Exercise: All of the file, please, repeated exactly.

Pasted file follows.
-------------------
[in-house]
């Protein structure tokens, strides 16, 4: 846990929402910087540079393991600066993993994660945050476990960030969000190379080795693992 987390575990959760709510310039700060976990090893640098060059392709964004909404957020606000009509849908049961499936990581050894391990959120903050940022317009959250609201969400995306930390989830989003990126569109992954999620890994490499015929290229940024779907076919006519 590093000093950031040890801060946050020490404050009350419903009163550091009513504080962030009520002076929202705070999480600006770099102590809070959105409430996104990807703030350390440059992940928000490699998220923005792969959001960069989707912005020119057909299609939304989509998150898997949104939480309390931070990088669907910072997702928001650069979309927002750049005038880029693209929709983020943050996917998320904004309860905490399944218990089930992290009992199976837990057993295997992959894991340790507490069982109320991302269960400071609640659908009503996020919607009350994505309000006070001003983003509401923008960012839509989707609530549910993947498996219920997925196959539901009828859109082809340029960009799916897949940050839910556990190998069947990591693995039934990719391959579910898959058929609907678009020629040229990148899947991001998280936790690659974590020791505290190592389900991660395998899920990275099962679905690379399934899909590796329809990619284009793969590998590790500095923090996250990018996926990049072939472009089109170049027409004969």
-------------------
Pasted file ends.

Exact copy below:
[in-house]
């Protein structure tokens, strides 16, 4: 846990929402910087540079393991600066993993994660945050476990960030969000190379080795693992 987390575990959760709510310039700060976990090893640098060059392709964004909404957020606000009509849908049961499936990581050894391990959120903050940022317009959250609201969400995306930390989830989003990126569109992954999620890994490499015929290229940024779907076919006519 590093000093950031040890801060946050020490404050009350419903009163550091009513504080962030009520002076929202705070999480600006770099102590809070959105409430996104990807703030350390440059992940928000490699998220923005792969959001960069989707912005020119057909299609939304989509998150898997949104939480309390931070990088669907910072997702928001650069979309927002750049005038880029693209929709983020943050996917998320904004309860905490399944218990089930992290009992199976837990057993295997992959894991340790507490069982109320991302269960400071609640659908009503996020919607009350994505309000006070001003983003509401923008960012839509989707609530549910993947498996219920997925196959539901009828859109082809340029960009799916897949940050839910556990190998069947990591693995039934990719391959579910898959058929609907678009020629040229990148899947991001998280936790690659974590020791505290190592389900991660395998899920990275099962679905690379399934899909590796329809990619284009793969590998590790500095923090996250990018996926990049072939472009089109170049027409004969």